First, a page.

Dr.Chitra Krishnan also concluded “ that the old Anicut worked so well because they sophisticatedly reshaped water currents and sedimentation processes, rather than trying to control all natural elements by force”

The Kallanai was built to divert floods from the Kaveri branch of the river into the Kollidam branch “via a short connecting stream” “when the water level in the river rose above its crest”.The Kollidam “was the wider (also the steeper, straighter, and hence faster) of the two river branches, and…the flood carrier. It was barely used for irrigation. Almost all of the 600,000 acres irrigated by the river in 1800 were delta lands south of the Kaveri branch. So the Kaveri branch was the lifeline for delta farmers, while the Kollidam was of little consequence for them (See Photograph)

BRIHADEESHWARAR TEMPLE - THANJAVUR

Brihadisvara Temple, Thanjavur

Brihadishvara Temple, also called Rajarajesvaram or Peruvudaiyar Koyil, is a temple dedicated to Shiva located in Thanjavur. Built by Raja Raja Chola I between 1003 and 1010 AD. The original monuments of this 11th century temple were built around a moat. It included gopura, the main temple, its massive tower, inscriptions, frescoes and sculptures predominantly related to Shaivism, but also of Vaishanvism and Shaktism traditions of Hinduism.

Built out of granite, the vimana tower above the sanctum is one of the tallest in South India. It is also famed for the quality of its sculpture, as well as being the location that commissioned the brass Nataraja – Shiva as the lord of dance, in 11th century. The complex includes shrines for Nandi, Parvati, Karthikeya, Ganesha, Sabhapati, Dakshinamurthi, Chandiswarar, Varahi and others.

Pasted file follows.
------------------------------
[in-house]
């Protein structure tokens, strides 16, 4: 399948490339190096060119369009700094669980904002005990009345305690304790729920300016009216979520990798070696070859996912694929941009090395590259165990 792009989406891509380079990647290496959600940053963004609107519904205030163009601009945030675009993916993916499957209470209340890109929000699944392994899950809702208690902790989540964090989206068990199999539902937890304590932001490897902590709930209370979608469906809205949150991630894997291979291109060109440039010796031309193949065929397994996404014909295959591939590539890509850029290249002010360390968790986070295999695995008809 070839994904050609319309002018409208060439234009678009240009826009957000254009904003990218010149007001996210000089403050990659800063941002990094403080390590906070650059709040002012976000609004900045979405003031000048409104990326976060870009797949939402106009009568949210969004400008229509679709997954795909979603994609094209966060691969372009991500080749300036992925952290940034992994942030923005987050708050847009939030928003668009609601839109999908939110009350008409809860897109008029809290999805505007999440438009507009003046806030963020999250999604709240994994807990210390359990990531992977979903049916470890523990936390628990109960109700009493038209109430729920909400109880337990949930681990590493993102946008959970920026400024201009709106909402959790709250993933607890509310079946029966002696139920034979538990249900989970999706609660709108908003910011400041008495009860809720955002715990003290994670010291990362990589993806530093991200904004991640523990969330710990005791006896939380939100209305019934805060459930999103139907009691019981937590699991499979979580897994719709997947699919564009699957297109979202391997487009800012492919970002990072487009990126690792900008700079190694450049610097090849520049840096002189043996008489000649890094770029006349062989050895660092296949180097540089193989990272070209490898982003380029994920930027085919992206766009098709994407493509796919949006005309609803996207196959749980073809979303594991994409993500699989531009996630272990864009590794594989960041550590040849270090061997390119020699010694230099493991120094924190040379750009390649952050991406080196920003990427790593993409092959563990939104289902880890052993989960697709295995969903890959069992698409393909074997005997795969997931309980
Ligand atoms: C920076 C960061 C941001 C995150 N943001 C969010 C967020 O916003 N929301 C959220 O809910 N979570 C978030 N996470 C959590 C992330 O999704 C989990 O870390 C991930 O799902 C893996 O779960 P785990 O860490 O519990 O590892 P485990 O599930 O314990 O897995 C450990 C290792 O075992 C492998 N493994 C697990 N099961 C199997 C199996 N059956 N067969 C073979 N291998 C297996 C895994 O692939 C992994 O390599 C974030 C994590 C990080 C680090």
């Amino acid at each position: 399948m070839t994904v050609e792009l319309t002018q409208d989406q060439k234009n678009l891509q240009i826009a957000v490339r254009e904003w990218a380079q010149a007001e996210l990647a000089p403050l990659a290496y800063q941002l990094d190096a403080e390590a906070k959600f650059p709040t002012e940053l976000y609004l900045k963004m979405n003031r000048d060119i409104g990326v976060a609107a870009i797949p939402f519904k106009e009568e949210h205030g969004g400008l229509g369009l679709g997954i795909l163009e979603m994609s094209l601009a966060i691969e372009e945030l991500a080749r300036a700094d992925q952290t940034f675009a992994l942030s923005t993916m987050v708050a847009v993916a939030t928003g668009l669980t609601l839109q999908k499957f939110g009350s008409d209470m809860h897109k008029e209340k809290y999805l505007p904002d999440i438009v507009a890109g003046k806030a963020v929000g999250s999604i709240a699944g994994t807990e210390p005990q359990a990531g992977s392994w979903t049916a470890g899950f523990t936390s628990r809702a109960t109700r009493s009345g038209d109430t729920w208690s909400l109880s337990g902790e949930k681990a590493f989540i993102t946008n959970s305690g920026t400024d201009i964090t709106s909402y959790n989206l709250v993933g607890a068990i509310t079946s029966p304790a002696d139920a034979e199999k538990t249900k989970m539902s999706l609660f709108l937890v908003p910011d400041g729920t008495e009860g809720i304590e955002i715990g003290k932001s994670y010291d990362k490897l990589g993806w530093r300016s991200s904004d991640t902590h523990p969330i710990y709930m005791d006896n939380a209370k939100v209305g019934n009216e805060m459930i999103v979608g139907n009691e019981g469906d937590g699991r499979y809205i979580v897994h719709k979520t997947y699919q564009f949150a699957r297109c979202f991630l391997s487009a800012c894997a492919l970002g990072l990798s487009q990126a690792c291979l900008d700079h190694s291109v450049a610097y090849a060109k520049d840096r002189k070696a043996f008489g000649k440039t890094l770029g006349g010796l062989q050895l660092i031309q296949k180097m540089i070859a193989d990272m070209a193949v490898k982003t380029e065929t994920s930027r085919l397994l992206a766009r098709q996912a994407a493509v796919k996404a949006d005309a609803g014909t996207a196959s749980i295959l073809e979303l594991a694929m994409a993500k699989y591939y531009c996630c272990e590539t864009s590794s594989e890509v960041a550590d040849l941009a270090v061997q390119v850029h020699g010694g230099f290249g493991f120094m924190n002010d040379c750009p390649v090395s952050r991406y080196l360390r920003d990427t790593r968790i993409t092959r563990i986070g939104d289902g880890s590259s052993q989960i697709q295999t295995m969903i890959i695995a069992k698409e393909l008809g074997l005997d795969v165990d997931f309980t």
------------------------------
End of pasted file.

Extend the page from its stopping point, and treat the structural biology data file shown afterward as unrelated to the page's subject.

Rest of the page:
Brihadishvara is a Sanskrit composite word composed of Brihat which means "big, great, lofty, vast", and Ishvara means "lord.

This South Indian style is most fully realized both in scale and detail in the Brihadeshvara temple.The architect and engineer of the temple was kunjara Mallan Raja Raja Rama Perunthachan as stated in inscriptions found at the temple.

In the space are five main sections: the sanctum with the towering superstructure ( sri vimana ), the Nandi hall in front ( Nandi-Mandapam ) and in between these the main community hall ( mukhamandapam ), the great gathering hall ( mahamandapam ) and the pavilion that connects the great hall with the sanctum ( ardhamandapam ).

The Brihadisvara temple continued the Hindu temple traditions of South India by adopting architectural and decorative elements, but its scale significantly exceeded the temples constructed before the 11th century. The Chola era architects and artisans innovated the expertise to scale up and build, particularly with heavy stone and to accomplish the 216 ft high towering vimana.

The two walls have ornate gateways called the gopurams. These are made from stone and display entablature. The main gateways are on the east side. The first one is called the Keralantakan tiruvasal , which means the "sacred gate of the Keralantakan". The word Keralantakan was the surname of king Rajaraja who built it. About a 100 metres (330 ft) ahead is the inner courtyard gopuram called the Rajarajan tiruvasal . This is more decorated than the Keralantakan tiruvasal , such as with its adhishthanam relief work narrating scenes from the Puranas and other Hindu texts. The inner eastern gopuram leads to a vast courtyard, in which the shrines are all signed to east-west and north-west cardinal directions. The complex can be entered either on one axis through a five-story gopuram or with a second access directly to the huge main quadrangle through a smaller free-standing gopuram. The gopuram of the main entrance is 30 m high, smaller than the vimana.